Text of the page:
Leona’s little blue butterfly one step closer to protection
U. S. Fish and Wildlife Service determines that a Klamath County, Oregon butterfly may be threatened with extinction and initiates a status review
For immediate release: August 17, 2011 Contact: Sarina Jepsen, Director, Endangered Species Program, Xerces Society for Invertebrate Conservation; 503-232-6639 ext. 112, email@example.com
PORTLAND, Ore. — In response to a petition from the Xerces Society for Invertebrate Conservation and partners, the U.S. Fish and Wildlife Service recognized today that Leona’s little blue butterfly may qualify for listing under the Endangered Species Act.
There is only one population of Leona’s little blue butterfly — found in the Antelope Desert in Klamath County, Oregon — known to exist in the world. This highly endemic species occupies a specialized niche on private timberland and a small part of the Winema National Forest.
“With only 2,000 individuals of this species remaining worldwide, a single event — such as a wildfire — could lead Leona’s little blue to extinction,” said Sarina Jepsen, Endangered Species Program Director of the Xerces Society. “Protection under the Endangered Species Act will provide a crucial safety net for this iconic species.”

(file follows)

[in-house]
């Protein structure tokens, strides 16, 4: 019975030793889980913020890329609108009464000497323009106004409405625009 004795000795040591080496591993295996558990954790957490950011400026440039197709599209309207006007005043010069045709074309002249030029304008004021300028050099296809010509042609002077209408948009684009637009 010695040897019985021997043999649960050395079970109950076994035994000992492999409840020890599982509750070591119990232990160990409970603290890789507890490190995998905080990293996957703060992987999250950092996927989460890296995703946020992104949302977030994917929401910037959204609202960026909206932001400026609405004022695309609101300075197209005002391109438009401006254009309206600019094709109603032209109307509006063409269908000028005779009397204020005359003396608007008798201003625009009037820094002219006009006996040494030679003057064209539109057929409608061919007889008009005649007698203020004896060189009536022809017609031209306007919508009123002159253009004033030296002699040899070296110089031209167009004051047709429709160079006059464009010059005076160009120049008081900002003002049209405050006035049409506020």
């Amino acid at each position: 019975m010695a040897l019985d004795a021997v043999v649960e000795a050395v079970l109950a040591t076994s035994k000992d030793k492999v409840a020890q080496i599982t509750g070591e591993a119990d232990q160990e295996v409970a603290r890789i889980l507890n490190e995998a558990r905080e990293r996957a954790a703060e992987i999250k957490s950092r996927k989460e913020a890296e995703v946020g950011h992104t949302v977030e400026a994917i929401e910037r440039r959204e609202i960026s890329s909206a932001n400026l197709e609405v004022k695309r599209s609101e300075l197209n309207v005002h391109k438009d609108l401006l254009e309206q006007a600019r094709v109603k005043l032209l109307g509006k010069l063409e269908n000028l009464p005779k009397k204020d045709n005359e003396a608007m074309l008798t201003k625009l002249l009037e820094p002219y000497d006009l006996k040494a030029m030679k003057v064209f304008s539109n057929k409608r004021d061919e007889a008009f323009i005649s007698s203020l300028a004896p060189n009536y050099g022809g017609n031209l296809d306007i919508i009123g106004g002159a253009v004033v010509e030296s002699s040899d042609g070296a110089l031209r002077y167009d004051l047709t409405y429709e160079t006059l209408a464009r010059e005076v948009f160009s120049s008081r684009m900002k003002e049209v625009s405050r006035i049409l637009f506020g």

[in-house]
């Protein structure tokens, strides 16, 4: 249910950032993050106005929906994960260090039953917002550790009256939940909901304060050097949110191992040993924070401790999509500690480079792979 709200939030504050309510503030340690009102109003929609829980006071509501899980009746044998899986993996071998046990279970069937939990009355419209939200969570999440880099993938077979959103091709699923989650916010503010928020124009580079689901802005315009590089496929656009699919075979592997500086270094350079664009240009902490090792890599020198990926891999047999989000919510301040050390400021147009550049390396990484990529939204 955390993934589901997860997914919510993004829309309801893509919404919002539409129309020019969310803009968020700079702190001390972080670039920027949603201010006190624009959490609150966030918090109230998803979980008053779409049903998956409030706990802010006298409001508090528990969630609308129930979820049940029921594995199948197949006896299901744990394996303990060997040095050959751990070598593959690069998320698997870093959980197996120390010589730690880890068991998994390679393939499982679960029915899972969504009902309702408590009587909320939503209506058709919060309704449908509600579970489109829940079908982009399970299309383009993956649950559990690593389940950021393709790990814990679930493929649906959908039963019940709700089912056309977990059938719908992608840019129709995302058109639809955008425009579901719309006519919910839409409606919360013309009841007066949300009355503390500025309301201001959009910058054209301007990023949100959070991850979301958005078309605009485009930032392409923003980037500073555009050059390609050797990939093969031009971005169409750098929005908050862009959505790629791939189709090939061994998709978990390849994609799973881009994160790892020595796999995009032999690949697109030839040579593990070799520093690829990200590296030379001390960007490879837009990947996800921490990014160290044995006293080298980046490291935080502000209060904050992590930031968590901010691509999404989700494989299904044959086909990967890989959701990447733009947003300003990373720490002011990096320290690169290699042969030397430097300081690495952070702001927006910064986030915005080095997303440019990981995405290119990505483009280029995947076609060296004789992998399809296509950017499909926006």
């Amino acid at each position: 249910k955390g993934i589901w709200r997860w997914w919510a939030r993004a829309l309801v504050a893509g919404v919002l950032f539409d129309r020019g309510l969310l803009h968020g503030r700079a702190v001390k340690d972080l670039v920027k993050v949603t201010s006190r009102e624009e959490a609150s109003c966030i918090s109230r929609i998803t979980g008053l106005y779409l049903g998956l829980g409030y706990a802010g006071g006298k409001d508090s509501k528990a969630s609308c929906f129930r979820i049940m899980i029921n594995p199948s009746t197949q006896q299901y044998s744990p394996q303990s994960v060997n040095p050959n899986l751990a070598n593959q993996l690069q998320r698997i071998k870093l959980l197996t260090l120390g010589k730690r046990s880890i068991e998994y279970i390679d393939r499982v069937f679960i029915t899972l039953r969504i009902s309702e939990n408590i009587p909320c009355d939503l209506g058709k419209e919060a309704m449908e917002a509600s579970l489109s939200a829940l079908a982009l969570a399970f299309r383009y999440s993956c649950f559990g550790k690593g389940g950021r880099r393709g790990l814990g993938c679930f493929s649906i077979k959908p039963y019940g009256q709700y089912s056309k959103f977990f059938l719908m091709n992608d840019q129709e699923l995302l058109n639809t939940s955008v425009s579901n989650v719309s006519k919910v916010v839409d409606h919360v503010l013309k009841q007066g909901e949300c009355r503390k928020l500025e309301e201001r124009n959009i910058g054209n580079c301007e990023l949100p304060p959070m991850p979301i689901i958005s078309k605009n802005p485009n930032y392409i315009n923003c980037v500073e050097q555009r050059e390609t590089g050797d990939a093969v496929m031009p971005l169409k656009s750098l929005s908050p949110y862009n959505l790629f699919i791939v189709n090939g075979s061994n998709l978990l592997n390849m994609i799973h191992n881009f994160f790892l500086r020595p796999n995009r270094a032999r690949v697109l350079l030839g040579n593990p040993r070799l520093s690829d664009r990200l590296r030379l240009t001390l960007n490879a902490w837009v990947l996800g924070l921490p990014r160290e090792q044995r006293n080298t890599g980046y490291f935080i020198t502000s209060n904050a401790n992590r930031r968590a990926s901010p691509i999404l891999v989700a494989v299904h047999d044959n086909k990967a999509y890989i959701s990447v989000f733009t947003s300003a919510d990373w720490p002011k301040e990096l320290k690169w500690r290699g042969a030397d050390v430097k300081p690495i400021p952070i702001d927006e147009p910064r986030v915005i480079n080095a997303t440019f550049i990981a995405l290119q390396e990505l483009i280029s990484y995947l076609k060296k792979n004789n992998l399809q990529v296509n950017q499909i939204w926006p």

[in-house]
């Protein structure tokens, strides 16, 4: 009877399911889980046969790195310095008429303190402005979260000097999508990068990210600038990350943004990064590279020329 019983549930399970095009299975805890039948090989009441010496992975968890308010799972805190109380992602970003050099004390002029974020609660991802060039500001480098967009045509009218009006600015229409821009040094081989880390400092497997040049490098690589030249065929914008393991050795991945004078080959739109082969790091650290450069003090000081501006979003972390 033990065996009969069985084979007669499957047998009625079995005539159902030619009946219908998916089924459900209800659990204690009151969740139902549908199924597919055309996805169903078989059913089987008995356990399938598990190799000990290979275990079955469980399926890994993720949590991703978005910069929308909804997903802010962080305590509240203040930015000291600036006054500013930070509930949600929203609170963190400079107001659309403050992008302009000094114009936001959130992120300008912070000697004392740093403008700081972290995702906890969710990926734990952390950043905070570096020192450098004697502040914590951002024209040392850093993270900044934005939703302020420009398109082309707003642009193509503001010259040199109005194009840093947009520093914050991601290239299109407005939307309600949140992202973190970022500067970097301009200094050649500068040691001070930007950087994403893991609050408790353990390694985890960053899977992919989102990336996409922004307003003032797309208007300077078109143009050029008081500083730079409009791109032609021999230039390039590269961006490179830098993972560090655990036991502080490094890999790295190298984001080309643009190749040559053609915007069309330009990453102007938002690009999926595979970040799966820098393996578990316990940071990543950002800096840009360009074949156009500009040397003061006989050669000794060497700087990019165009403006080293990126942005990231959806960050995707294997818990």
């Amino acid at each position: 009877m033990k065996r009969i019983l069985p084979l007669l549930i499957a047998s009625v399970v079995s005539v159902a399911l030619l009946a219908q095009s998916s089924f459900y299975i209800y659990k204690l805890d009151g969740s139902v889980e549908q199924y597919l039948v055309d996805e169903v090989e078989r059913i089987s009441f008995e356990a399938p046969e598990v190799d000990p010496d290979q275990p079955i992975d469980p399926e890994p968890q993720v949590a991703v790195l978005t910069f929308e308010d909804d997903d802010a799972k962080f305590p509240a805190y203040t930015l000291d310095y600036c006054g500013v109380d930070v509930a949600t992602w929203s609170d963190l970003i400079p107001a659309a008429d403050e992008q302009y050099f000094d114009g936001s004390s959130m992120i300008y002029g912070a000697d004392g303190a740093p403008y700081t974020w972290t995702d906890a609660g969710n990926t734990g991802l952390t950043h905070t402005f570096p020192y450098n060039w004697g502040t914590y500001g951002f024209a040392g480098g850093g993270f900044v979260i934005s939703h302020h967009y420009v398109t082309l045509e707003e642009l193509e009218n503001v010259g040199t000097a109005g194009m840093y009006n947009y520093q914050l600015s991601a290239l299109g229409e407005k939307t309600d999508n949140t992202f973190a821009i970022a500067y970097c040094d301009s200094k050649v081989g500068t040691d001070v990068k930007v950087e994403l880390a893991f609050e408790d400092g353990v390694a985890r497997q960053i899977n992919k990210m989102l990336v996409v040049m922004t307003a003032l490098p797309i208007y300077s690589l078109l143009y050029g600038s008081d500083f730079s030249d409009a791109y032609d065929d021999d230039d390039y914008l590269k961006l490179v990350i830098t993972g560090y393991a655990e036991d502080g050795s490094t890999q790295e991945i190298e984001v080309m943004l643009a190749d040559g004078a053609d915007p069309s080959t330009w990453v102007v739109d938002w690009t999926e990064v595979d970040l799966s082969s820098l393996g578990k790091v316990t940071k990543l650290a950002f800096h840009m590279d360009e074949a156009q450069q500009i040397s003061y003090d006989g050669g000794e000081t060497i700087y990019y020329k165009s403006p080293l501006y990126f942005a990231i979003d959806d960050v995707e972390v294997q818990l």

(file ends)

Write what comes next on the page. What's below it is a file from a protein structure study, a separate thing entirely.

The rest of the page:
The Fish and Wildlife Service affirmed in today’s finding that this small butterfly is threatened by catastrophic wildfire and encroaching conifers. The Service recognized that Leona’s little blue butterfly is inherently more vulnerable to stochastic events because of the small size of its population. Today’s finding triggers a twelve-month status review by Fish and Wildlife Service biologists; the result of that status review will be a decision whether or not to list the butterfly as an endangered species.
“Leona’s little blue butterfly can be considered an indicator of the health of the Antelope desert,” said Ani Kame’enui of Oregon Wild, a co-petitioner. “This butterfly may be small, but by protecting its critical habitat under the Endangered Species Act, we will safeguard an essential piece of wild Oregon.”